Catholic Guilt: The Easter version.
Catholic Guilt: The Easter version.
It's the season of Lent, that time in between Ash Wednesday and Easter when I feel the most guilt about leaving Catholicism.
Now, guilt comes with being Catholic. It's instilled in you from an early age, honed and perfected until you become one with it. And someday, should you choose to leave the church, denounce its teaching and have nothing to do with any organized religion whatsover, you will still have the guilt. It's forever.
When I was little, I remember the frequently uttered phrases from my aunts. God will punish you. God is watching you. Do you want God to know you're doing that? God is not happy with you right now. All fed to you with pointed finger and clenched teeth and stern eyes.
For a while I was frozen in fear. I couldn't do anything without wondering if God was watching me. I was six years old and picking my nose one day when it suddenly dawned on me that I was probably being watched and I would go to hell for wanting to get a booger out of my nose. I ran into my room, knelt down by my bed and asked God to forgive me.
This persisted through the course of my life, those phrases always ringing in my ears whenever I did something wrong. I laid in bed at night, imagining a stern, cross god screaming at me for everything I did during the day, reviewing it on some huge monitor he had up in heaven.
I've never quite gotten over that. Making the decision to leave Catholicism and religion in general caused so much anxiety in me that I thought I would have a nervous breakdown. On the one hand, I knew that I did not believe in a higher being and I did not subscribe to the teachings of the church, but on the other hand I was still entrenched in this fear of wronging the god I didn't believe in.
Maybe it wasn't god I was afraid of. Maybe it was my aunts or my mother or my grandmother. Perhaps on some level I viewed them as the all-powerful beings and thought that they would be punishing me for leaving the church. And they really are pretty powerful if they can instill that kind of guilt in fear in me as a child and still have it remain all these years later.
I am still raising my kids Catholic, which no one seems to understand. I think kids do need some kind of religion. It's comforting for them to have that feeling that someone up there is looking out for them, that there's someone listening to them and trying hard to answer their prayers. That there is a heaven where all their relatives and puppies go when they die and it is a better place than earth. Basically, I teach them at home instead of sending them to the church for catechism, because I can teach them religion the way I think it should be taught. I can give them the side of religion that is about love and respect and comfort, and leave out that vision of the all-seeing, vindictive god that I grew up with. What they choose to do with their religion later on in life is strictly up to them.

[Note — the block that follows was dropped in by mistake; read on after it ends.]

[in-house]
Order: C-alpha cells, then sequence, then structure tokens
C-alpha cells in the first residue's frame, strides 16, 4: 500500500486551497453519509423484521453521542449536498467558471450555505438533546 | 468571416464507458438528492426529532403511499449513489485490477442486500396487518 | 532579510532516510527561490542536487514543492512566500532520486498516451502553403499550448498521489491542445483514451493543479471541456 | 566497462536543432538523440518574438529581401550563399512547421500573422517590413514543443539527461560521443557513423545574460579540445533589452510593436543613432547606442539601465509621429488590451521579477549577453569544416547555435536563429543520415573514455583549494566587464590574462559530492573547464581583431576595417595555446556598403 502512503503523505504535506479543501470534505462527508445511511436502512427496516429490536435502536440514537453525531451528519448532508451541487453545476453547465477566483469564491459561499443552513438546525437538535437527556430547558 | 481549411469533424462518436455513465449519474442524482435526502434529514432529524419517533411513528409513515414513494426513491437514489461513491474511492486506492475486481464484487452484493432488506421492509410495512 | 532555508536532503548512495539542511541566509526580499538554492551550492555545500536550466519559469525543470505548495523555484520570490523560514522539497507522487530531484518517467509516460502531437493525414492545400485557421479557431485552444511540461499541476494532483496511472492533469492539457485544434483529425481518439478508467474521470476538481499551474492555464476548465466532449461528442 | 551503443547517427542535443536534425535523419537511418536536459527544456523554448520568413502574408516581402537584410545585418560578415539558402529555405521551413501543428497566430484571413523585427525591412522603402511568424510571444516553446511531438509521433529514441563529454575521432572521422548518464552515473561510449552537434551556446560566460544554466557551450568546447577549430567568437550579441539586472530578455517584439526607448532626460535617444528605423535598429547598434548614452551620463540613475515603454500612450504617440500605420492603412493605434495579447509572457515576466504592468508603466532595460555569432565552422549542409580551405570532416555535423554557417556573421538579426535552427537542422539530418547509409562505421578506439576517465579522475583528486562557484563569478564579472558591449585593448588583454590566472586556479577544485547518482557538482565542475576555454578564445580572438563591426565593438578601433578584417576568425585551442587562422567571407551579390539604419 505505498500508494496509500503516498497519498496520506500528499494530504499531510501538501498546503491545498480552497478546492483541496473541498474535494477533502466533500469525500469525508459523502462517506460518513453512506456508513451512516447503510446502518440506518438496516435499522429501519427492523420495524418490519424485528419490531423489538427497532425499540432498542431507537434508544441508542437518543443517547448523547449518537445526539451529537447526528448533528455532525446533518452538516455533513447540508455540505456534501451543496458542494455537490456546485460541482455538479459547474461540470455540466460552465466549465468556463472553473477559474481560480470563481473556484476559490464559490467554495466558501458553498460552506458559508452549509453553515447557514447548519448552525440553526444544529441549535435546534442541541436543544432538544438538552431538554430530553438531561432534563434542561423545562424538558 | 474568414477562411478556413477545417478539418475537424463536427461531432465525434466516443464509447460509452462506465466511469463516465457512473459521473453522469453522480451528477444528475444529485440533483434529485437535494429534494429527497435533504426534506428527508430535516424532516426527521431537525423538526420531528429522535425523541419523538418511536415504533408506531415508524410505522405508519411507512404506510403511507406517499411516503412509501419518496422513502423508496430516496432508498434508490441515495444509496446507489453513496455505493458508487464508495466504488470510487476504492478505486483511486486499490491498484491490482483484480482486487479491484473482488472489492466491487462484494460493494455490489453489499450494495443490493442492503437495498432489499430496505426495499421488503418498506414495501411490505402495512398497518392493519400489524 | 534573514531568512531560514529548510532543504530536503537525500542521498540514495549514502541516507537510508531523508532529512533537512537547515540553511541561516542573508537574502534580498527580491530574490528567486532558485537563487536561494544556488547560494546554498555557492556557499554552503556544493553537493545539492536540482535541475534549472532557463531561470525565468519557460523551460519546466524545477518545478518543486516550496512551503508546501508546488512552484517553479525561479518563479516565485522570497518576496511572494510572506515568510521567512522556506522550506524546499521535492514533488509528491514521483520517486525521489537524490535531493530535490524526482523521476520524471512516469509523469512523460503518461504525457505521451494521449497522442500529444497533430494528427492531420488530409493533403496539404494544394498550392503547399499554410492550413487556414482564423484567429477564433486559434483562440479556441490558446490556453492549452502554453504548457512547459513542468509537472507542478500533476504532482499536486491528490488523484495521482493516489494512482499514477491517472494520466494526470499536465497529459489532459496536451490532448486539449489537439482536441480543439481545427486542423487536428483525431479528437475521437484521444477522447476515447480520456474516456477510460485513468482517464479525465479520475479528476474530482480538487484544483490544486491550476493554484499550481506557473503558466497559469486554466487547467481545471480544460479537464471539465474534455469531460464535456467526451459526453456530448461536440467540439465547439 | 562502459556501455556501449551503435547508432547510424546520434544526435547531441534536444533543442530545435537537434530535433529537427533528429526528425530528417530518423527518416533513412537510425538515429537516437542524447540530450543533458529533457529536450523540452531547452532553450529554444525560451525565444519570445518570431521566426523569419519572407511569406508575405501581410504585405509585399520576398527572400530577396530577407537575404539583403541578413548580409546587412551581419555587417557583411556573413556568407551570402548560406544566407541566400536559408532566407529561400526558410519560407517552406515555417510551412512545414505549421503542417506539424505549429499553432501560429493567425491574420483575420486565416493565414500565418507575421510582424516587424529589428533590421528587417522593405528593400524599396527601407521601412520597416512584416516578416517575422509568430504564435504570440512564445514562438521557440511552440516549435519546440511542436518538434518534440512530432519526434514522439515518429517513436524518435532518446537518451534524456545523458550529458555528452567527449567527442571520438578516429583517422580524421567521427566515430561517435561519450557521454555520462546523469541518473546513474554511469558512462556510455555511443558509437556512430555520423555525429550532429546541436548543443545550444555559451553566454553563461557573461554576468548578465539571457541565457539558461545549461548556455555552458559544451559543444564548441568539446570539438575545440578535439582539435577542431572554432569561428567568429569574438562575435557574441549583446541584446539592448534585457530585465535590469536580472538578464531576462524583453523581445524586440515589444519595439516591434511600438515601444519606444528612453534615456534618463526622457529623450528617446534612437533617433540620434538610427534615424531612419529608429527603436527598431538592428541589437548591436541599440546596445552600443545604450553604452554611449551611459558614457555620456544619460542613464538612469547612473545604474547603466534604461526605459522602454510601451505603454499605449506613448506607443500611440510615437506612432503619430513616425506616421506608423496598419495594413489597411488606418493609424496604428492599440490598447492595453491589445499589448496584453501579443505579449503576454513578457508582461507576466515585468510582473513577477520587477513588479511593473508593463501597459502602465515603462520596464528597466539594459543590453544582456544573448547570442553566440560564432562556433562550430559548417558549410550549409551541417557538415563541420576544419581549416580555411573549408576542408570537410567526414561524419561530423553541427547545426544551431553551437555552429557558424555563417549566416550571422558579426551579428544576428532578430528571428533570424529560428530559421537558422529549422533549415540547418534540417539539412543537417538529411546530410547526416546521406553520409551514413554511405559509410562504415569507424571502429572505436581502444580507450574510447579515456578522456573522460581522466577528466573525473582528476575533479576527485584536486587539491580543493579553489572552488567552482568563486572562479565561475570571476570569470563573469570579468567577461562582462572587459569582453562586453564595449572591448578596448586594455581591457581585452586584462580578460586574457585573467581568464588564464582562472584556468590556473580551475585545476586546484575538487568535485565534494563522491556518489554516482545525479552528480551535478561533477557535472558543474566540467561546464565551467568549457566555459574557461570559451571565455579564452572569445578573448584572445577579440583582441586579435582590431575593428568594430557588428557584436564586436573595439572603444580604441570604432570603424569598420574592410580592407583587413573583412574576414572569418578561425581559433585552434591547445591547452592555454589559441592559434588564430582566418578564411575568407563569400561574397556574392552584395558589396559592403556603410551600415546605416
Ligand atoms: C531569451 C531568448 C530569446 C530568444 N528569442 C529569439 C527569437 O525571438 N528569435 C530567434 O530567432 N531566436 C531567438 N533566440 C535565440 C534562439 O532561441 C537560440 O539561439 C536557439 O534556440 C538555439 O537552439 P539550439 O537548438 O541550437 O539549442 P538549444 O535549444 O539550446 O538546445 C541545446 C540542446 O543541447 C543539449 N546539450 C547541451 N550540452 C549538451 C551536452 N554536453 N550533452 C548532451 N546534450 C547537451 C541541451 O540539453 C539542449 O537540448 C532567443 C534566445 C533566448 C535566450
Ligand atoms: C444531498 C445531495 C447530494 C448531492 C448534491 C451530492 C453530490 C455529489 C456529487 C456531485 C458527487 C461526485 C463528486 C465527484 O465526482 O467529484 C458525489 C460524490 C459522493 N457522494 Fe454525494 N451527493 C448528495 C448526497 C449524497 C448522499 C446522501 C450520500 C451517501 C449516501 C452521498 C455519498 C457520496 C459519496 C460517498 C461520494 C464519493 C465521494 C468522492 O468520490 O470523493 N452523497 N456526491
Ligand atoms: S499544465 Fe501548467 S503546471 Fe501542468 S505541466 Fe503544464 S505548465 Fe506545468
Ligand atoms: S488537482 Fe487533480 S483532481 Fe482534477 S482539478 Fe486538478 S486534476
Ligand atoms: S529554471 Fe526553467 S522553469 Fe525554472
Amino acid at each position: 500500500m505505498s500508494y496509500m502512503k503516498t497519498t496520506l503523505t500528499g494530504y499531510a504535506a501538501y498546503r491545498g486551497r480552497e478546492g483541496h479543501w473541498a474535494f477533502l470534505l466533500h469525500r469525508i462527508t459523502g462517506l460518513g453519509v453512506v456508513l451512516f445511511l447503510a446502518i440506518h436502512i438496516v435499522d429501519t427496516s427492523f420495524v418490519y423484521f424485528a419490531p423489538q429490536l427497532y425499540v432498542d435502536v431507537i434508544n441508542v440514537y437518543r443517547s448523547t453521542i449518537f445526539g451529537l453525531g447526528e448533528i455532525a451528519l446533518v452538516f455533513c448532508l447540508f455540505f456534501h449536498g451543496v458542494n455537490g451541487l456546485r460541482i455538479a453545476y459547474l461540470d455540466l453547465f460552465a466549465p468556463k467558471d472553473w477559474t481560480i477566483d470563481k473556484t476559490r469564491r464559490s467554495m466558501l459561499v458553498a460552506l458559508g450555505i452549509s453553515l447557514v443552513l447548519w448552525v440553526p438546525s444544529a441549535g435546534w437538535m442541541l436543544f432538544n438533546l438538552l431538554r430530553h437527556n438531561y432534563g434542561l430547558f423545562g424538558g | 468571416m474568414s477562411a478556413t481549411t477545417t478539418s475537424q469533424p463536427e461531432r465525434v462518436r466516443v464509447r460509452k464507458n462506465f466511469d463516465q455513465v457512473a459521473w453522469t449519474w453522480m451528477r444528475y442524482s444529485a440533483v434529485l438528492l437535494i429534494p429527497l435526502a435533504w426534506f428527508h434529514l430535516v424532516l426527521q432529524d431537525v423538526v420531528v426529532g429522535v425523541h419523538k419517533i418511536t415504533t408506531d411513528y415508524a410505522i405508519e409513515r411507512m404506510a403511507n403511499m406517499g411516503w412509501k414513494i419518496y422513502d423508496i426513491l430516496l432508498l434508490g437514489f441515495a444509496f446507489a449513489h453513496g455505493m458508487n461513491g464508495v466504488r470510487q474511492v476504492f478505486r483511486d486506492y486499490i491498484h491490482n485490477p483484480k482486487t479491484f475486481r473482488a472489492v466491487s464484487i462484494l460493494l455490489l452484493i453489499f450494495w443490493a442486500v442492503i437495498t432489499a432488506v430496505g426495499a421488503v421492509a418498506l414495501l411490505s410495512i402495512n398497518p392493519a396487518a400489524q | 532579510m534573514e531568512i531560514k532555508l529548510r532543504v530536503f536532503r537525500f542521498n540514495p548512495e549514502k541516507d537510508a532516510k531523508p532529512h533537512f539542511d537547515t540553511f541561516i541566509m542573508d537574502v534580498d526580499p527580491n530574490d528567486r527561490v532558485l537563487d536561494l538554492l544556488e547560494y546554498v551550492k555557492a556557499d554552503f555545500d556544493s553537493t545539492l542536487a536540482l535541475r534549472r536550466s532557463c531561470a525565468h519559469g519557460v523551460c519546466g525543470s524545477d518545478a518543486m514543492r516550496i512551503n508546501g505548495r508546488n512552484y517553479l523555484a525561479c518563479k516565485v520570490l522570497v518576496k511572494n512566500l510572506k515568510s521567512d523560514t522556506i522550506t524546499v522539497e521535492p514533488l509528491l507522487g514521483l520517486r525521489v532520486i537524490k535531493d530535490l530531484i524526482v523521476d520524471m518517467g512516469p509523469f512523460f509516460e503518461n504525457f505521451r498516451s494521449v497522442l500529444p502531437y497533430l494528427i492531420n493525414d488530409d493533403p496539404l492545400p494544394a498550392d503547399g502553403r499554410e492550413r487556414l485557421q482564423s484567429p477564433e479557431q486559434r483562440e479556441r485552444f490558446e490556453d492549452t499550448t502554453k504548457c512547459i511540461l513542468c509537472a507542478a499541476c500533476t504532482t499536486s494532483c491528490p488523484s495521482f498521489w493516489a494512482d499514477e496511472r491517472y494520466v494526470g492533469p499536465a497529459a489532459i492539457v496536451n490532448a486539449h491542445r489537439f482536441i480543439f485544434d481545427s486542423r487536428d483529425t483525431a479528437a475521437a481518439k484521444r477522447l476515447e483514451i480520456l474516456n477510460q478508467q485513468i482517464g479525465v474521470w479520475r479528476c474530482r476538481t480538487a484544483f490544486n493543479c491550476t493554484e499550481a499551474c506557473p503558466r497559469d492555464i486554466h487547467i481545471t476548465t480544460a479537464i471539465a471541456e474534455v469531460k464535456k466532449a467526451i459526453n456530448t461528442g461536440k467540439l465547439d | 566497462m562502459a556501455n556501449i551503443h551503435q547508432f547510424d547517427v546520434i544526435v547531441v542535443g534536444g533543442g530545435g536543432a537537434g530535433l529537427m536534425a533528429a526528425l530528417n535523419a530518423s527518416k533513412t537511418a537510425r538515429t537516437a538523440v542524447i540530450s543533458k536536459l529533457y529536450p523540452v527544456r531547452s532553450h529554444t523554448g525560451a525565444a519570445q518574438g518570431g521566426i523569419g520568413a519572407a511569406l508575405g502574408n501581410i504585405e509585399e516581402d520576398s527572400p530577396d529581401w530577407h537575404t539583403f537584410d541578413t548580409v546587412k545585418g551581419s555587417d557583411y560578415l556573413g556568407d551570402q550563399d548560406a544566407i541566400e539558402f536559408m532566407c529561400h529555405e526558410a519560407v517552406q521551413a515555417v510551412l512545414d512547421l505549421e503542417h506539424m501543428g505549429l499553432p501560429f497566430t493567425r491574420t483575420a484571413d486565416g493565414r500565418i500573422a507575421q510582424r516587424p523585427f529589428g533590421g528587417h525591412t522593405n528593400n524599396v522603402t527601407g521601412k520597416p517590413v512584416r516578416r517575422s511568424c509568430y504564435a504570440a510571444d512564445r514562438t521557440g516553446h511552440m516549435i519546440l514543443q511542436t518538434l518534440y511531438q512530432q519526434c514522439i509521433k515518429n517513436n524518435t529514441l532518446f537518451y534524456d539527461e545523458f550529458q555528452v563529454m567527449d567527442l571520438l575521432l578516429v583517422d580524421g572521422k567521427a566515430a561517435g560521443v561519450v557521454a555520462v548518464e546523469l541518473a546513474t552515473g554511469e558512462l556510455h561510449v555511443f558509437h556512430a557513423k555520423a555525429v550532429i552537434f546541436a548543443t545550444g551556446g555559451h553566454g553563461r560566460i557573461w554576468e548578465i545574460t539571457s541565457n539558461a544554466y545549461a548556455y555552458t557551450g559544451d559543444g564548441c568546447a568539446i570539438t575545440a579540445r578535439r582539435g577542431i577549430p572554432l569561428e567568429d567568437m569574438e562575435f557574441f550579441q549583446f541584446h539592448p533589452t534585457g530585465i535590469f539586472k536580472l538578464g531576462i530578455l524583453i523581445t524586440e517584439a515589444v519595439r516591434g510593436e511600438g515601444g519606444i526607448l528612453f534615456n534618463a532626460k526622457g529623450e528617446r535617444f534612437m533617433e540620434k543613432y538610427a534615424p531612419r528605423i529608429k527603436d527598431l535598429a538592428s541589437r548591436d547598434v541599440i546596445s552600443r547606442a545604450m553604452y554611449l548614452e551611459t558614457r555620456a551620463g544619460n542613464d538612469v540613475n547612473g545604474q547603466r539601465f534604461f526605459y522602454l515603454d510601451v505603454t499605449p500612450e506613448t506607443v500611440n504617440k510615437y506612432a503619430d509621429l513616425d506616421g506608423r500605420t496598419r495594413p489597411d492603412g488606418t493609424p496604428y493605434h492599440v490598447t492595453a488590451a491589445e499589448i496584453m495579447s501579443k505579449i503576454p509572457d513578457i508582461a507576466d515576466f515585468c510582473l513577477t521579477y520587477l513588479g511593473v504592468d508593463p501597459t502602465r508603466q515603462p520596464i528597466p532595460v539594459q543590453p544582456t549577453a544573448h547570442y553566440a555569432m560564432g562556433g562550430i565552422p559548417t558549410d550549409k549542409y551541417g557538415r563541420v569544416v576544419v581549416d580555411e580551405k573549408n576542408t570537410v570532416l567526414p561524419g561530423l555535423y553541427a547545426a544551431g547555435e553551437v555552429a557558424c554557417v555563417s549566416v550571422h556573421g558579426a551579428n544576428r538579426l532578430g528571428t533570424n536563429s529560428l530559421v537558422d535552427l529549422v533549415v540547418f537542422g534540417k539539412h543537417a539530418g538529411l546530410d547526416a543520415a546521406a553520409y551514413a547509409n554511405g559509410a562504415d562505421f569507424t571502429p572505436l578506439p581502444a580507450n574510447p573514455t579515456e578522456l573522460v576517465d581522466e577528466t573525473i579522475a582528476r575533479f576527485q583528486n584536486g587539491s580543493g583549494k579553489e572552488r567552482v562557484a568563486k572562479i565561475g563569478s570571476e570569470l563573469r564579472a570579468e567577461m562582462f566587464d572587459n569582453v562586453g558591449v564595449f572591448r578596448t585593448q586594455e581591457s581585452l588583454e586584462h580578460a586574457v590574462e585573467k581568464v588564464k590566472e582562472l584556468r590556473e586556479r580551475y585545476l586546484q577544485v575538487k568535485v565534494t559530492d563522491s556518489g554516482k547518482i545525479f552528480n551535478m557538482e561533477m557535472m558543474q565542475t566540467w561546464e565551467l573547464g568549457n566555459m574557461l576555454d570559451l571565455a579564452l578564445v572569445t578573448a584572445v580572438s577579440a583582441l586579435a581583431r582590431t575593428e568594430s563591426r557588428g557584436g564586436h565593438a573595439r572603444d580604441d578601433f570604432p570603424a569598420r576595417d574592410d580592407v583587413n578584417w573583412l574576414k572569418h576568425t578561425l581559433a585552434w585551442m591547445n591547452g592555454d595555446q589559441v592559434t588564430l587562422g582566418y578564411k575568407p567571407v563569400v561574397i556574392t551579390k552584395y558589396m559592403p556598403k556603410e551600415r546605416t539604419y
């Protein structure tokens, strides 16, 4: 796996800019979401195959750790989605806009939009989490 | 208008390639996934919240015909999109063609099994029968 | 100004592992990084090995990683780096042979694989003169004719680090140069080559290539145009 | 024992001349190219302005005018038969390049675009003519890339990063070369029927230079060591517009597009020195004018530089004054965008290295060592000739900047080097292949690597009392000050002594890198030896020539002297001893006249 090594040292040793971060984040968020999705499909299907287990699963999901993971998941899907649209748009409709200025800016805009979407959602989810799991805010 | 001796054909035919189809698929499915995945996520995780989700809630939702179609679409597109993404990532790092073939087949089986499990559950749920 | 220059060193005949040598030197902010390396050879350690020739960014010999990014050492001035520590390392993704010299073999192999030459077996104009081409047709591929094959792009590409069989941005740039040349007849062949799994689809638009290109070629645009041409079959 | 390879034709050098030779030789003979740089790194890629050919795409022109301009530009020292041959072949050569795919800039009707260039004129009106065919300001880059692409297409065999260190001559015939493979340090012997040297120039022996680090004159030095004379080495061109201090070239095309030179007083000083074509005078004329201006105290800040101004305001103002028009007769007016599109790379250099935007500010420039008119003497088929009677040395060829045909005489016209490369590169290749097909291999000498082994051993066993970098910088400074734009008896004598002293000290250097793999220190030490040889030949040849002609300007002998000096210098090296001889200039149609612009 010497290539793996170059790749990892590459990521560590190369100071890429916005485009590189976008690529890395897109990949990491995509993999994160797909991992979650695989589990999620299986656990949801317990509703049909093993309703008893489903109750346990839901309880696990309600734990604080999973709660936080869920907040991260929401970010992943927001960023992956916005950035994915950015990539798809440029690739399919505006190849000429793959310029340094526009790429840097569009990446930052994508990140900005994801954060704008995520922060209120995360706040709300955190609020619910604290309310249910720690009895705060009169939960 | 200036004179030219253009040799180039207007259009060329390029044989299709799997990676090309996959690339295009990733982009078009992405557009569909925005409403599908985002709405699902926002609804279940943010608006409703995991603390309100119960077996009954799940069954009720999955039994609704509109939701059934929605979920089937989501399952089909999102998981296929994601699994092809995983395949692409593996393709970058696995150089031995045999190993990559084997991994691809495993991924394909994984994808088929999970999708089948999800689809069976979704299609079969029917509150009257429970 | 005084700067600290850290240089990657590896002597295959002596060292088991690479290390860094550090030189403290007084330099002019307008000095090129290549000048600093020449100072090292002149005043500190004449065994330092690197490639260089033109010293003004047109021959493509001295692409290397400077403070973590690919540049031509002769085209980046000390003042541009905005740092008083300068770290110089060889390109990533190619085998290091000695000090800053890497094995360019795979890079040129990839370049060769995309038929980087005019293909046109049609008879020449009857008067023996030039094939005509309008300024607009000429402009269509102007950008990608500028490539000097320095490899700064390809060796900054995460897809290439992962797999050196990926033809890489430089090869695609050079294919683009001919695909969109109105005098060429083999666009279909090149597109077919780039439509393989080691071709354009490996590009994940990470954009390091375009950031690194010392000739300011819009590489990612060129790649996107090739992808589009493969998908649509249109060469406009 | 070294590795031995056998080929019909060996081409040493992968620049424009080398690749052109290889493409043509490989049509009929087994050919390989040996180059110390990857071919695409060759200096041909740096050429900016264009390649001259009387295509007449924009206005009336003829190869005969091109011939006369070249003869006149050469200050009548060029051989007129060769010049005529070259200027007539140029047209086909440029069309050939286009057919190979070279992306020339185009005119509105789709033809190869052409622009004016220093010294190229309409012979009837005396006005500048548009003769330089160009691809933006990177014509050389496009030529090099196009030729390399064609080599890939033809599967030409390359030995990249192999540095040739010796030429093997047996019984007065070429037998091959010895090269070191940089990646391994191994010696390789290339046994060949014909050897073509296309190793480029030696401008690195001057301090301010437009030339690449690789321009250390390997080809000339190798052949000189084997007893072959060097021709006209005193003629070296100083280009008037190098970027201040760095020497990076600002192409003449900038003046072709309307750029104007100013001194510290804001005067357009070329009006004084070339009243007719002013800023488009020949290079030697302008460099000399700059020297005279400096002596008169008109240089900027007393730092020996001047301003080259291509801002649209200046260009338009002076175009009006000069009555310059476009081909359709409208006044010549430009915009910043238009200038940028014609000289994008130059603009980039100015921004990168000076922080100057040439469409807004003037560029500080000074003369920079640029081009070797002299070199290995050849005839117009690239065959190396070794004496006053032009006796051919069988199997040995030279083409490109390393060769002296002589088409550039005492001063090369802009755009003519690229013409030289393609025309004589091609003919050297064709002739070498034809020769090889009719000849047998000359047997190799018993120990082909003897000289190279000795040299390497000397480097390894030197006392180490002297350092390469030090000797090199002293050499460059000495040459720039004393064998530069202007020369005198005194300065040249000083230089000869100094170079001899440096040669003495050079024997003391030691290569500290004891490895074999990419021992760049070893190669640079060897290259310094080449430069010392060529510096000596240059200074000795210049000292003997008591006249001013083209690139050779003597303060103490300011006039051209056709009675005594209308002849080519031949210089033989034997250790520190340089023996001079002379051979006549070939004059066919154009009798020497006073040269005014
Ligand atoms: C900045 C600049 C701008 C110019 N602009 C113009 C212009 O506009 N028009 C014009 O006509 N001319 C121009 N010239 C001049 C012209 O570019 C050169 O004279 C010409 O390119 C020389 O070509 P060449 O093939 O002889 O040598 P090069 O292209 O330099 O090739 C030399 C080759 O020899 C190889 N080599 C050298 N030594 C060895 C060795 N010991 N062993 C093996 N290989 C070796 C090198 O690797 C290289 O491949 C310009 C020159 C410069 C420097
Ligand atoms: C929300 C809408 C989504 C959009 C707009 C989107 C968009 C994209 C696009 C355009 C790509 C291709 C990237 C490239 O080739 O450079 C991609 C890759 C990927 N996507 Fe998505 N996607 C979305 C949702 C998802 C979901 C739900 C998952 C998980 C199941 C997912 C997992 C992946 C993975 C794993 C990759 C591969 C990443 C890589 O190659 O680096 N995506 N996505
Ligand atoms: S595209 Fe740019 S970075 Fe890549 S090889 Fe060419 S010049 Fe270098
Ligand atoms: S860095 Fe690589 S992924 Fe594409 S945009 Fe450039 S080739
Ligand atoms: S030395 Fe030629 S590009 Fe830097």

So now it's Lent and everyone has given up something for the season, and they are preparing for Good Friday and Easter and all the things that go on during this season. I don't feel bad that I'm not a part of it, because I don't believe it. I just feel bad that people try to make me feel like I should feel bad about it. Some people just cannot understand the whole concept of thinking for yourself. I must be stupid or blind or inherently evil to not want to repent or kneel down and pray or re enact the Stations of the Cross. And really, that's my problem with organized religion in general. That they (and by they I mean almost any religion) think that their way is the only way. Their choices are the right choices. That closed-minded way of thinking that alienated me in the first place is certainly not going to work if you're trying to bring me back.
So this has become for me the season of guilt. The season of accusatory looks and a "shame shame" attitude for not joining in the festivities. I have my own way of viewing Easter. I look at it as a time of renewal, a welcome to spring and the colors of nature coming back again. I like spring. I like the feeling I get when the buds are starting to show on the trees and impatiens are peeking through the ground and the streets are filled with kids playing hockey. I tend to appreciate life more during spring. I like the whole feeling of renewal and emerging from the darkness of winter.
So why can't people leave that alone? Why do I have to take the joy of this season and have it mixed with guilt and sorrow that I seem to be a failure to my family, that I am not doing right by them, by my kids and by a god that I don't believe in?
And if I don't believe in Easter and all it's trappings, am I still allowed to indulge in Cadbury Eggs without feeling like I've given in?